If One Thing Is Clear From The 'Heathers' Trailer, It's That It Will Make You Uncomfortable

Heather, my love, there's a new reboot in town. Paramount released a new trailer for Heathers, the forthcoming TV show based on the cult-classic movie of the same name. Chatter bubbled up around this reboot when its existence was first announced — and with good reason. The original Heathers ruler, Shannen “Heather Duke” Doherty, has a recurring role; Selma Blair has a recurring role; underrepresented communities are represented on the series; and, as show creator Jason Micallef said at the 2018 Winter TCAs, it aims to be “dark” and “edgy.” However, some reactions to the latest promo have been about as warm as a freshly poured slushie.

Are there any funny lines in the trailer? Sure. Does it look like an incredibly macabre TV program? Duh. However, the preview’s handling of certain themes did not sit right with some viewers. Yeah, the show is based on a movie that is anything but politically correct, but the new trailer has rubbed a lot of people the wrong way.

As previously reported, this generation’s Heathers are all members of marginalized groups: One is genderqueer, another is plus-sized, and the third is a person of color. It's an update that, on paper, sounds great; representation in media is incredibly crucial. However, here's where things get complicated: The target of the Heathers’ wrath is a straight white girl. And the straight white girl’s straight white boyfriend appears to be a serial killer.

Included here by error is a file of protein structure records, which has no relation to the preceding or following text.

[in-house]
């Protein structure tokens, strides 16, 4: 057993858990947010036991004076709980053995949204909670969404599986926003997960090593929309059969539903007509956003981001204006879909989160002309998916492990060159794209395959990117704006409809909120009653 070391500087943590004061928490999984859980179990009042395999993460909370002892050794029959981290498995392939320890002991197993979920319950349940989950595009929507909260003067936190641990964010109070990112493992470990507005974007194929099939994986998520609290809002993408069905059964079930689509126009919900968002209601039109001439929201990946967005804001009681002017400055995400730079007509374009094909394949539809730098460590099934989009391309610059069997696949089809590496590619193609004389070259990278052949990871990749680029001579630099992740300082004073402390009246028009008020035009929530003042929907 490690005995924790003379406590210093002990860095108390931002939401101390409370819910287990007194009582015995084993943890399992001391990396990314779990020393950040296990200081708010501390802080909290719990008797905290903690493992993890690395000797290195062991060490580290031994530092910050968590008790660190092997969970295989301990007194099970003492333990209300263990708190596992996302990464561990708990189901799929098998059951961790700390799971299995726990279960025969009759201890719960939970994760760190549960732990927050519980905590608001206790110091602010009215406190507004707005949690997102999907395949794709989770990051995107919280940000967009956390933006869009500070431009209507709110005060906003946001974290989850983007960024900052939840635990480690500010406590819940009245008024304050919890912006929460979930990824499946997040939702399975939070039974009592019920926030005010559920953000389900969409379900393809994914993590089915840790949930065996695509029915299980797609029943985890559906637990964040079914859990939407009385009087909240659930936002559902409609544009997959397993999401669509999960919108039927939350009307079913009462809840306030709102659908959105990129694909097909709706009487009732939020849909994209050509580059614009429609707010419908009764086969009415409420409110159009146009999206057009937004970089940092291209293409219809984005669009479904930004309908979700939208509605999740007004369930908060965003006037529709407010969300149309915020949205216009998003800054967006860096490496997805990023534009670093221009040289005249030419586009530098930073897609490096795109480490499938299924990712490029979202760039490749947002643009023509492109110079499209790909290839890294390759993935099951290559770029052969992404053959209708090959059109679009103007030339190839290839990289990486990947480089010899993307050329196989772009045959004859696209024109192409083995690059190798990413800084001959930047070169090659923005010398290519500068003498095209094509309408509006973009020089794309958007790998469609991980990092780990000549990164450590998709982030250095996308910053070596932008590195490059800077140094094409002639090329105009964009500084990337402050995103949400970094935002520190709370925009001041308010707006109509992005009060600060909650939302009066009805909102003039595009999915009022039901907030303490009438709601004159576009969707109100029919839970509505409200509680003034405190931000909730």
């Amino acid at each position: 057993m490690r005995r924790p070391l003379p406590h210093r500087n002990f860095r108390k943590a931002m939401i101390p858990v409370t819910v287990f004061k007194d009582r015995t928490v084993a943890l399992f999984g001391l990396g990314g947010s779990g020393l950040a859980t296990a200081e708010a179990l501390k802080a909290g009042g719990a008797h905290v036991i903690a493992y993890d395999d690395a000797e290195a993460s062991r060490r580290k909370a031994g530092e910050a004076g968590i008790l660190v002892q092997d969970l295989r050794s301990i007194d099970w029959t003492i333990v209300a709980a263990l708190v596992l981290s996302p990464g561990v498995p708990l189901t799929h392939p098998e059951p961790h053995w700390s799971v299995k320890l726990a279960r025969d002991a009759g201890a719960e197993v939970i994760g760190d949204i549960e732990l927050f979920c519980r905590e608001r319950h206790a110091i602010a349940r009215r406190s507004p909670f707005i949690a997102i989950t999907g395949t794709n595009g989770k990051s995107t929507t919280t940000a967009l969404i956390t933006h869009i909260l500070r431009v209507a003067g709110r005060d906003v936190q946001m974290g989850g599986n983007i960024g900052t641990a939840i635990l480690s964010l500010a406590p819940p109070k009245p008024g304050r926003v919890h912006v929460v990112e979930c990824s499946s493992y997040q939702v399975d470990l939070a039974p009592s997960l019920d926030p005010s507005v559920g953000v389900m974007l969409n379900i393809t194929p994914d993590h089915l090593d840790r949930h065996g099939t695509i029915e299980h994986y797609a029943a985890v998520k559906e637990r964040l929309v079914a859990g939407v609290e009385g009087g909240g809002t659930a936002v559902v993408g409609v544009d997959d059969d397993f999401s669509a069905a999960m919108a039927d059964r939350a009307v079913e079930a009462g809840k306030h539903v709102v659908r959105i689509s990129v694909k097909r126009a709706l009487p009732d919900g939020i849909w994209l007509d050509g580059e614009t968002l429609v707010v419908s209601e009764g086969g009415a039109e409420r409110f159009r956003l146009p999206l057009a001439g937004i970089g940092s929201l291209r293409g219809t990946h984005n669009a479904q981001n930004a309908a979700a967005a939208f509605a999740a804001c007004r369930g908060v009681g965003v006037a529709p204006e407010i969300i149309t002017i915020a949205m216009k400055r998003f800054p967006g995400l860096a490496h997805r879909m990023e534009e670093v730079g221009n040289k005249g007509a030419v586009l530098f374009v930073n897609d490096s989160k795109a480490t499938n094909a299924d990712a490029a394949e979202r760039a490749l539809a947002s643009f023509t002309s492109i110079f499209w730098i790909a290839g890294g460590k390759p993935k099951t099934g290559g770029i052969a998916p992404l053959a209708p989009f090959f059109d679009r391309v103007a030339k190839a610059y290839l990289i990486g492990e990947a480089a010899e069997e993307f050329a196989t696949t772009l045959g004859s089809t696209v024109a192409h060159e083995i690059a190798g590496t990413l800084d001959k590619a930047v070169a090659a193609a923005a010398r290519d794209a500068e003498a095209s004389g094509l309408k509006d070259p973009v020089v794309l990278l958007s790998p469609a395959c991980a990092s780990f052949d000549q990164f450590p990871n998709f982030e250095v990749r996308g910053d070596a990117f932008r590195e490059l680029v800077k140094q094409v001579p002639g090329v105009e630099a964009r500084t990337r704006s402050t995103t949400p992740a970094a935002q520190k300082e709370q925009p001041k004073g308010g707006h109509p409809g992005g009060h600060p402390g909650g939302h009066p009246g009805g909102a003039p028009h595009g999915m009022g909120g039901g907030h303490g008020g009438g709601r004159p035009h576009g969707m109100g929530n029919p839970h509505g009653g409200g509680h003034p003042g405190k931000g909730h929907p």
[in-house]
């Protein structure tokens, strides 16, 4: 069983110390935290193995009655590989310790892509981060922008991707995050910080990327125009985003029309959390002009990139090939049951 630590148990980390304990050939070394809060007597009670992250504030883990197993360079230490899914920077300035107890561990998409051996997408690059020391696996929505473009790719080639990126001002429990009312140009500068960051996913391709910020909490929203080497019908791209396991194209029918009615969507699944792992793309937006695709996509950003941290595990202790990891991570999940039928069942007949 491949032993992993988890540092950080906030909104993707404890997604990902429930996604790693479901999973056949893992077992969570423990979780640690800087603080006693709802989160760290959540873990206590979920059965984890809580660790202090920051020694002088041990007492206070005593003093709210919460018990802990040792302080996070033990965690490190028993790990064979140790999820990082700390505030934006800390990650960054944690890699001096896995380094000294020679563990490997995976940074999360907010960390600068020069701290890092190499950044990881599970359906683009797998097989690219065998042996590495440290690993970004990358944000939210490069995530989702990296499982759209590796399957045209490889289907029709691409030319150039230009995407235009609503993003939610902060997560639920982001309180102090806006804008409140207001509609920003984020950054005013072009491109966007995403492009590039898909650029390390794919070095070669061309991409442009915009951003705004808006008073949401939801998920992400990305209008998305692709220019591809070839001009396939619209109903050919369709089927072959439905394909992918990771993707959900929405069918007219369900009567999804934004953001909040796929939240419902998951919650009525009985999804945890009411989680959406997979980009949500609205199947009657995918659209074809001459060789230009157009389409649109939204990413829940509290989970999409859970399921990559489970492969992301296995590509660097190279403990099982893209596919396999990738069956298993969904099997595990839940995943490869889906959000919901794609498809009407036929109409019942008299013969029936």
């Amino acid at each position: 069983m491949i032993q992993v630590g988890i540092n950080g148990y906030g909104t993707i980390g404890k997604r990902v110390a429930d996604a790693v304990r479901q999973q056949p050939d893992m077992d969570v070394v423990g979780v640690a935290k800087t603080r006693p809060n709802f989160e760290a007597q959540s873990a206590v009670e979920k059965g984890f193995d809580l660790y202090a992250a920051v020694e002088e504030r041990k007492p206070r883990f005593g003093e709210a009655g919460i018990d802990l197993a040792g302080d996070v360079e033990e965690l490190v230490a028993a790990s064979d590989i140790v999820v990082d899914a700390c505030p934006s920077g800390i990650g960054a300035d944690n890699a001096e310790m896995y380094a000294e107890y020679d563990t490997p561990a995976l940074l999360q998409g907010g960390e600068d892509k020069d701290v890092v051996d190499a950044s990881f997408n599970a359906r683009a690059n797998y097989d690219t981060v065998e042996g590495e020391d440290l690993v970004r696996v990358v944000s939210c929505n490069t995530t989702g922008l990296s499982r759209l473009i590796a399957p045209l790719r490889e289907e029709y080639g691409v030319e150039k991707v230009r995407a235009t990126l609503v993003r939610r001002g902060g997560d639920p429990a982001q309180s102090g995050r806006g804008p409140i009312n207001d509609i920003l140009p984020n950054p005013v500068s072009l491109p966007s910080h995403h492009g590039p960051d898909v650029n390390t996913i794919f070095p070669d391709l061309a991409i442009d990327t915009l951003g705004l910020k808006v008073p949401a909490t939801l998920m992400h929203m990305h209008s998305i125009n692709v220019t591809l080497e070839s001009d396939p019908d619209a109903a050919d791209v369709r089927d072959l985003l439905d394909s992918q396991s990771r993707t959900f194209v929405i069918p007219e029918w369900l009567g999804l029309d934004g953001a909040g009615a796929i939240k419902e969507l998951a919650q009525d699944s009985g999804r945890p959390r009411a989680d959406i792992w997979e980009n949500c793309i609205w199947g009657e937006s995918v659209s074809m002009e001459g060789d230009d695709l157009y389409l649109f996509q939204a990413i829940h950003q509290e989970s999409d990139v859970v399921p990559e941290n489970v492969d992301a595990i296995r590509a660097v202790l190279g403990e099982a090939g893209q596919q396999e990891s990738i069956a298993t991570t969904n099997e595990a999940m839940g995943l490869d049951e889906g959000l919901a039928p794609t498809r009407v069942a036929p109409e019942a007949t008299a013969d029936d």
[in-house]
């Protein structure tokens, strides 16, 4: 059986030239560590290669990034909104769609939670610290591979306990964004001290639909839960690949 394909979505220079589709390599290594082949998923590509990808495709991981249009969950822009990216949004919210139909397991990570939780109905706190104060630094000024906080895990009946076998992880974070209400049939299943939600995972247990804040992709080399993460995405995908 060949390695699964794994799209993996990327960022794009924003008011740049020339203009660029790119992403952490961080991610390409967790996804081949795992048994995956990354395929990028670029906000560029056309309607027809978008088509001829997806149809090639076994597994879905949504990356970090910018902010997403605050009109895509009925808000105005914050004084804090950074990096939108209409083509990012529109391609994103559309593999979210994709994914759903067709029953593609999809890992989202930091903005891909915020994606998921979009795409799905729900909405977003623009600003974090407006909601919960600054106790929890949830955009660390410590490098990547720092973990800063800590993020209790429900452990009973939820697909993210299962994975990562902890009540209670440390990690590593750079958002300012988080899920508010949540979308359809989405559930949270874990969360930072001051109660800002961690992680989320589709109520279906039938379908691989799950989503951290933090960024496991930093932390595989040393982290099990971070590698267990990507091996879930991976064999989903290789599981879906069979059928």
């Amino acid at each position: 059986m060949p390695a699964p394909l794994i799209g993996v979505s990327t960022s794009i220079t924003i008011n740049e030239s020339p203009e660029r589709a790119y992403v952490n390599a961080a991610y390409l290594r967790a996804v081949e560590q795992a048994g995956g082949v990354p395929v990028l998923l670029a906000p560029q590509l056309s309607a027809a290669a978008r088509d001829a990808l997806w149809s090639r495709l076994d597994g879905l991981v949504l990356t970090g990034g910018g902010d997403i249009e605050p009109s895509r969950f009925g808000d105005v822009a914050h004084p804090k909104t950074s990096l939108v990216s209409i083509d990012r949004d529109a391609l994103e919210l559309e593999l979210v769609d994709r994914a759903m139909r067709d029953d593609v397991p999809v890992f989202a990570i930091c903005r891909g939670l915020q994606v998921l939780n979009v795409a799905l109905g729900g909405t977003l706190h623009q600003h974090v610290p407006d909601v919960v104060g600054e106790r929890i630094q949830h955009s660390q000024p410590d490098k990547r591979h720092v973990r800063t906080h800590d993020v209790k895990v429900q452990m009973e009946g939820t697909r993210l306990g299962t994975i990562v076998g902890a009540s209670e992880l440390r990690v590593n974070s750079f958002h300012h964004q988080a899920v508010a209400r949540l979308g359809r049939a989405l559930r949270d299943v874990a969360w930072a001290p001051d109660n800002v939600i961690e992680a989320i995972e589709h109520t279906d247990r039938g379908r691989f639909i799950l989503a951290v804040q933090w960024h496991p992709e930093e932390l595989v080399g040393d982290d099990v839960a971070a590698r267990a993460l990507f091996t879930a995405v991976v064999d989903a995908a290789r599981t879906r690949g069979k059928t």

So, to recap, three members of oppressed communities are bullying a straight white girl and her straight white murderous boyfriend. Oh, and the straight white girl and straight white guy may or may not kill the Heathers — who, again, are genderqueer, plus-sized, and a POC. Naturally, the premise and the trailer have given many pause.

In a new interview with Entertainment Weekly, showrunner Jason Micallef addressed the criticism of the reboot, specifically regarding the titular characters. “The main thing to really take away is I don’t view the Heathers as the villains," he told the magazine. "The three Heathers are incredibly powerful and ruling the school; they’re the people you would want to be." He continued,

"In the original film, the Heathers were the ones I always loved, and it’s the same with the series. The Heathers are the aspirational characters. [That the Heathers are the villains is] the underlying thesis of the small segment of people that have an issue with it. The villain is J.D. — and that’s the same in the movie and same in our show.”

Micallef explained that he changed the Heathers' surface identities because he believes "today [the characterization] rings true. People that wouldn’t have necessarily been considered the most popular kids in school in 1988 could very well be — and probably most likely are — the more popular kids today." He also pointed out that due to the format of the medium, they have "so much more time to explore their characters and get behind it."

"Of course, no one’s seen the show yet," he added. "Once they see it, I think they’ll get what we’re talking about."

Well, until the Heathers reboot premieres on March 7, the NSFW trailer (and all of its intentionally offensive jokes) will just have to do.

Here are some of Twitter's disapproving responses to the preview.

Some Are Not Having It

Like, at all.

Here's An Excellent Use Of This GIF

How very, indeed.

A Fair Question


A Fair Point


Being Edgy Is Cool & All But...

... please be edgy responsibly.

Some Believe It Should Stay In The '80s

The trailer really does have some tough moments.

Some Were Not On Board From The Beginning

The emojis are worth a thousand words.

Some Couldn't Get Through The Preview


And Some Decided They Will Not Be Watching The Series

Live your truth.

Seriously Though, It Didn't Go Over Well

Yeah, the showrunner says the Heathers aren't the "bad guys," but uh, judging from the trailer... they kinda look like the "bad guys."

Aaaaand Scene

*Slow clap.*

Tweet it up, baby. Tweet it up.